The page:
My parents’ divorce was finalised in the mid-80s. I – having been born in 1984 – have no recollection of either the divorce or the events that led to it. In spite of this, I have never felt the need to quiz my mother or father about their divorce or why they felt the need to end their marriage. This is partly due to my desire not to force either party to dredge through unhappy memories, of course, but more to do with the fact that I simply did not care. I had no memories of the three of us having lived together and believe that this is why I did not miss my father being nearby on a regular basis. The fact that I later acquired a loving and caring step-father, I’ve no doubt, also greatly assisted with this.
As I became older, however, I became increasingly aware of the fact that any contact I had with my biological father was both sporadic and fleeting. Over time, contact became less and less frequent until it had stopped altogether, leaving me to ponder what, if anything, I had done wrong.
I still had the support of my mother, step-father and extended family, but my father’s mysterious disappearance left me both confused and had both a significant and adverse effect on my self-esteem. I had only just entered my teens and thanks to any number of sources subconsciously informing me that all parents love their children irrespective of their character or actions, I could only conclude that something was profoundly wrong with me; that I, ultimately, was not what my father wanted. I have learned – to an extent, at least – to manage and cope with these feelings in my later life, but still have no doubt that many of insecurities, my bouts with depression and inability to forge meaningful relationships with others without herculean effort on my part can at least be partly attributed to that fact that I have not seen my biological father in over a decade.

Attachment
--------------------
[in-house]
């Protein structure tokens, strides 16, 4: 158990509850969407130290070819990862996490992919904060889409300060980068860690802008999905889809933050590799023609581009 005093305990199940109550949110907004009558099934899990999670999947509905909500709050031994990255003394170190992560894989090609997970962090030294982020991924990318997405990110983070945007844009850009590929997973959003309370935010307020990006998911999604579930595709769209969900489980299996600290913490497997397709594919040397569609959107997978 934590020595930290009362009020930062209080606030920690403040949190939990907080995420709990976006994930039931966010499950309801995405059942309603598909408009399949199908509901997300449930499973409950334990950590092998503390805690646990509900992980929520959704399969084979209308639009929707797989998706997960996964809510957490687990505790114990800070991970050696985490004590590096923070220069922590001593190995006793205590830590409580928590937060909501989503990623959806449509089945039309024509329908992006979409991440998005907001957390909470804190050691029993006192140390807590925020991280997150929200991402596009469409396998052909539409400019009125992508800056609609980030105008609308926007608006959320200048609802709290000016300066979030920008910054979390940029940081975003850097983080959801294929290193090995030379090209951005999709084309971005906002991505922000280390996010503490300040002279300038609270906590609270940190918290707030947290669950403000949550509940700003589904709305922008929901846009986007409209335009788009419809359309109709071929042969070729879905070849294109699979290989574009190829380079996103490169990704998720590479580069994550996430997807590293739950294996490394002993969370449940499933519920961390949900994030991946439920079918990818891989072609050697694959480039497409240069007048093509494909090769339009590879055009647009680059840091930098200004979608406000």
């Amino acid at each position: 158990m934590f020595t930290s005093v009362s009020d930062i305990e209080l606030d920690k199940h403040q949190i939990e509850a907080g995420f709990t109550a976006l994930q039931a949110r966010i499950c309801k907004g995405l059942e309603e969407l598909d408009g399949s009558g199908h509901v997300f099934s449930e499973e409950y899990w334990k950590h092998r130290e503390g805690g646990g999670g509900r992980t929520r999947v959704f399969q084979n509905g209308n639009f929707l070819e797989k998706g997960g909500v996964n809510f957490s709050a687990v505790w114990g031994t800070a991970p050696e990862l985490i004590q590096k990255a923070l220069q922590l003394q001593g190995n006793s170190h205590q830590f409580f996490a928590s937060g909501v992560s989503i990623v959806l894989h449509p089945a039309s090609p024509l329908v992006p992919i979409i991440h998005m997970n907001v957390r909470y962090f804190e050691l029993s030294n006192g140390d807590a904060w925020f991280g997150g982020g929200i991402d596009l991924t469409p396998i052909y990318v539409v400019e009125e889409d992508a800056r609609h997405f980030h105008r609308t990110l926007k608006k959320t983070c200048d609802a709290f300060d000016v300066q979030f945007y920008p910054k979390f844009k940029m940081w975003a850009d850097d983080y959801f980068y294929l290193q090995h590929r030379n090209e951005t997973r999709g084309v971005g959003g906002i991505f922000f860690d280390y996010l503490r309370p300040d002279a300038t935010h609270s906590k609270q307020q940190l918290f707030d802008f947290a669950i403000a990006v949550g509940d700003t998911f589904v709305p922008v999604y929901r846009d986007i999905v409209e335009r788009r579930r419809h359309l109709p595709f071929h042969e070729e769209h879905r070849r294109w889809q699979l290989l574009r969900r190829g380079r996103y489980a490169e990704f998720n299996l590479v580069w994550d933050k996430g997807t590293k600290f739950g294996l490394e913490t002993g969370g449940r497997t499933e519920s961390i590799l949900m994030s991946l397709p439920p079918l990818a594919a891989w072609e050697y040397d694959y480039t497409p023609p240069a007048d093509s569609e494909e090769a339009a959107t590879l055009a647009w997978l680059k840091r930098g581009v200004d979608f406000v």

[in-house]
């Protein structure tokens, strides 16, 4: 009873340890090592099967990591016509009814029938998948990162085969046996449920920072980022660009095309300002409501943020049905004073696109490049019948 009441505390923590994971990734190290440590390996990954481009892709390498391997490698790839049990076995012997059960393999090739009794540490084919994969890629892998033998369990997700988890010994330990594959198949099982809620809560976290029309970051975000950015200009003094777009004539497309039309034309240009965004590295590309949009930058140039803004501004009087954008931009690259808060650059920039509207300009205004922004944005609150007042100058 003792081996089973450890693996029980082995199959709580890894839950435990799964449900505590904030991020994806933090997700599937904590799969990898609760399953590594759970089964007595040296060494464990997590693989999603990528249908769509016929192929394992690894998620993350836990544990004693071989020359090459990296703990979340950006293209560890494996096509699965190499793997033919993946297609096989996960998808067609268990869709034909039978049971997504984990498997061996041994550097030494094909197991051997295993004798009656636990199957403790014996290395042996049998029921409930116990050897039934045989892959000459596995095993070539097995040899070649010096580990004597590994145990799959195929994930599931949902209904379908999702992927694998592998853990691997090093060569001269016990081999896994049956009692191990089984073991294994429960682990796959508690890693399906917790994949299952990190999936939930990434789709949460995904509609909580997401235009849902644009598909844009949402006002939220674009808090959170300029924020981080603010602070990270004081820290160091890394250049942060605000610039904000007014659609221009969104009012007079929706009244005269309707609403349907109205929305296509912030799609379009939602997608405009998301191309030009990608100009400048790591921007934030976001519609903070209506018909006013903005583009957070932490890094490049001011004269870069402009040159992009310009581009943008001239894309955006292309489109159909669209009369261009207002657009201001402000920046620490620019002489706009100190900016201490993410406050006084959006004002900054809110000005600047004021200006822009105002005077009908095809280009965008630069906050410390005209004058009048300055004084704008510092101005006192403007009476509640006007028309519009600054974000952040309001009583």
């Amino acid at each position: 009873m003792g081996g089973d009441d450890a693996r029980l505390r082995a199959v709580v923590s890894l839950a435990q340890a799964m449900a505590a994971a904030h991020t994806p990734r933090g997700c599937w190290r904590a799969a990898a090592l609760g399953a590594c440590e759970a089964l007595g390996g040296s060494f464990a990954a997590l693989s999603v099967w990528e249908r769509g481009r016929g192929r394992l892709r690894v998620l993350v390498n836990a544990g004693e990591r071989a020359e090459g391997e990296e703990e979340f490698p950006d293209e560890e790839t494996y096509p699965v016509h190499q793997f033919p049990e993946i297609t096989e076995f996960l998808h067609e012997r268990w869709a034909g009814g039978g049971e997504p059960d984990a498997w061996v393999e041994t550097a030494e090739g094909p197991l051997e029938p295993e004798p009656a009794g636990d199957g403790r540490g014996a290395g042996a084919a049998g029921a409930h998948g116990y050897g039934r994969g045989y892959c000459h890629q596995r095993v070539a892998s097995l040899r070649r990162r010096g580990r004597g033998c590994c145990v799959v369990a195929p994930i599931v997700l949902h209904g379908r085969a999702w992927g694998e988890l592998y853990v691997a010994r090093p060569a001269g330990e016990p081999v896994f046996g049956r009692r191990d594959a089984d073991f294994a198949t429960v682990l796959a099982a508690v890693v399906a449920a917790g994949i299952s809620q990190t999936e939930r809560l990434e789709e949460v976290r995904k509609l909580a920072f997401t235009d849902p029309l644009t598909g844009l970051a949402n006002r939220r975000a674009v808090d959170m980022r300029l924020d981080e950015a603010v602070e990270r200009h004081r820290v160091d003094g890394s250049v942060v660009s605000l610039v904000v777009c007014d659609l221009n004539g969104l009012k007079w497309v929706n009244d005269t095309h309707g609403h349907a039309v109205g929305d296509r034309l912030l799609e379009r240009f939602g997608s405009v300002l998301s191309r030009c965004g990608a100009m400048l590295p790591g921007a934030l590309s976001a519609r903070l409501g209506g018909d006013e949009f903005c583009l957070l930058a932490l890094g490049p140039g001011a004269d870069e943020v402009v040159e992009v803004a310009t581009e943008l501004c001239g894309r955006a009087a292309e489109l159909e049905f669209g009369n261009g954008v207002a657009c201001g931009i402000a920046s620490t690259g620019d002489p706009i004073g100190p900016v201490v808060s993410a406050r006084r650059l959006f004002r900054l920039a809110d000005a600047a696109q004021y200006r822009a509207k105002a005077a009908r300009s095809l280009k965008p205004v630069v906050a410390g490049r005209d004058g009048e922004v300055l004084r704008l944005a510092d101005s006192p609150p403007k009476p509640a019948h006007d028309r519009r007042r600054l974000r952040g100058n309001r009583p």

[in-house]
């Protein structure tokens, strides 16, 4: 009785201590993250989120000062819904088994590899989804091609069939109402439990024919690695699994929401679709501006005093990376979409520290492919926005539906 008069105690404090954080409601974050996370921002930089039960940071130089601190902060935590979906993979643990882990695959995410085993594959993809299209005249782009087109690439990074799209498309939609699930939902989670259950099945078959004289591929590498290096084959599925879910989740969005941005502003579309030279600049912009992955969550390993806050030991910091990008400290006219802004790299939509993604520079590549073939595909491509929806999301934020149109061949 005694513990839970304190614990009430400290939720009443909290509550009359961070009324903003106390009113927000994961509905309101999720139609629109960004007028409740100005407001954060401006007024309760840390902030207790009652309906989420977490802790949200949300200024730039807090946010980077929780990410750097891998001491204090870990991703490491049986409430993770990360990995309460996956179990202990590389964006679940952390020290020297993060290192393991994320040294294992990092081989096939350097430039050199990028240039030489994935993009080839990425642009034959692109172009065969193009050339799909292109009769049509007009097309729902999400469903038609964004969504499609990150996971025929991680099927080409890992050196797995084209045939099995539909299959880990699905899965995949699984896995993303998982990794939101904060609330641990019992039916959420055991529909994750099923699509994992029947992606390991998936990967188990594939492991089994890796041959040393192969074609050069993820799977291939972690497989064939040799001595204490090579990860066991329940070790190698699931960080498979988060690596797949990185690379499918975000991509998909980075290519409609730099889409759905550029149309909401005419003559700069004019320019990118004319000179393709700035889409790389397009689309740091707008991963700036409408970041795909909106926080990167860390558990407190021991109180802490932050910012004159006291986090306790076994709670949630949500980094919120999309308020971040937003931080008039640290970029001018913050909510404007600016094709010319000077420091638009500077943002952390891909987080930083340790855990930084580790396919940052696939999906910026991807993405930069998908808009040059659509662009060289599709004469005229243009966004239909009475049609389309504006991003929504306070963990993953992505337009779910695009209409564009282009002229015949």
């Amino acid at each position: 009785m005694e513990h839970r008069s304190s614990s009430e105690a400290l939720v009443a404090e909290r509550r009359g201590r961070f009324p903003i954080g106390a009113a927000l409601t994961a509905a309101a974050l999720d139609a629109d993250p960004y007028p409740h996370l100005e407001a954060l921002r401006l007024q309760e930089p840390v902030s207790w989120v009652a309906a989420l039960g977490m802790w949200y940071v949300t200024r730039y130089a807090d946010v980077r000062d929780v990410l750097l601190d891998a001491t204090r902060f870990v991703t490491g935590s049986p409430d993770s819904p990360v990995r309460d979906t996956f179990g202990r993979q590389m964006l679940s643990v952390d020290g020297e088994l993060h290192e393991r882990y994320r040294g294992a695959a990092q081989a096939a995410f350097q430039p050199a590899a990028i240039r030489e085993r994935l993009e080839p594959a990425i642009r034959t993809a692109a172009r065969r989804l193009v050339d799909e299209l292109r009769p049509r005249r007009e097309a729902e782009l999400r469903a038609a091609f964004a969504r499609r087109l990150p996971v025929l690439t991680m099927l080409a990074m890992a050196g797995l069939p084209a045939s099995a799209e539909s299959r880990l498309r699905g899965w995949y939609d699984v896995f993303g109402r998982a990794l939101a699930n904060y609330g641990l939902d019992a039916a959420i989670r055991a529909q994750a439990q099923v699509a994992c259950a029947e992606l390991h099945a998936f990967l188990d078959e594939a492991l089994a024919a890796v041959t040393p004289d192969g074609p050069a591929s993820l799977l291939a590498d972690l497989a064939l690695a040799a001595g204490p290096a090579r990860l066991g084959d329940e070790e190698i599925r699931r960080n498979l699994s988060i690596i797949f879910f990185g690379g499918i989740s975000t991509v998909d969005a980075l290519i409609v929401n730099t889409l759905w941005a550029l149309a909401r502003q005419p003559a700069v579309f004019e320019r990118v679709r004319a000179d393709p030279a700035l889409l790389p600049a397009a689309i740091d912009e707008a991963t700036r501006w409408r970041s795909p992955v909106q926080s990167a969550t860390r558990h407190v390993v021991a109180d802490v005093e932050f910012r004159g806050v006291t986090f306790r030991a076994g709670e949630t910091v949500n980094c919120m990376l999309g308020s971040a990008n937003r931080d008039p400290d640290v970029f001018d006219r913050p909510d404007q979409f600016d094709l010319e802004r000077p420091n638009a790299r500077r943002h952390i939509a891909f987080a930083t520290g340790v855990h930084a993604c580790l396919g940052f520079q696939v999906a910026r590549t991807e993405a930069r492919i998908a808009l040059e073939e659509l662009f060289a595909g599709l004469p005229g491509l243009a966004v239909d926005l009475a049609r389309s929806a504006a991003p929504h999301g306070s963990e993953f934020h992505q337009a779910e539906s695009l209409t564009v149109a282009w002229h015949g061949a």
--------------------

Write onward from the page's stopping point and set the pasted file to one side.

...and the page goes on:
Consider, though, that I still had a loving mother, step-father, siblings, grandparents and others to support me. A child, teenager or even adult who does not have such a robust support network readily available to them could, it is quite reasonable to suggest, suffer from far more significant repercussions if one of their parents should suddenly decide that they no longer want to see them. I, on reflection, was lucky, others might not be so fortunate.
I am not writing this in order to scold or demonise absent fathers. I am not ignorant and am fully aware of the fact that many parents are actually prevented from exercising contact with their children through circumstance rather than choice. The purpose of this article is to dissuade embittered parents from preventing a no-resident parent from seeing their children as well as persuade absent parents from re-establishing contact. It could well be the greatest gift either parent even gives their child.
I write for Quickie Divorce, a company dedicated to preventing parental alientation and the UK's leading provider of uncontested divorce services.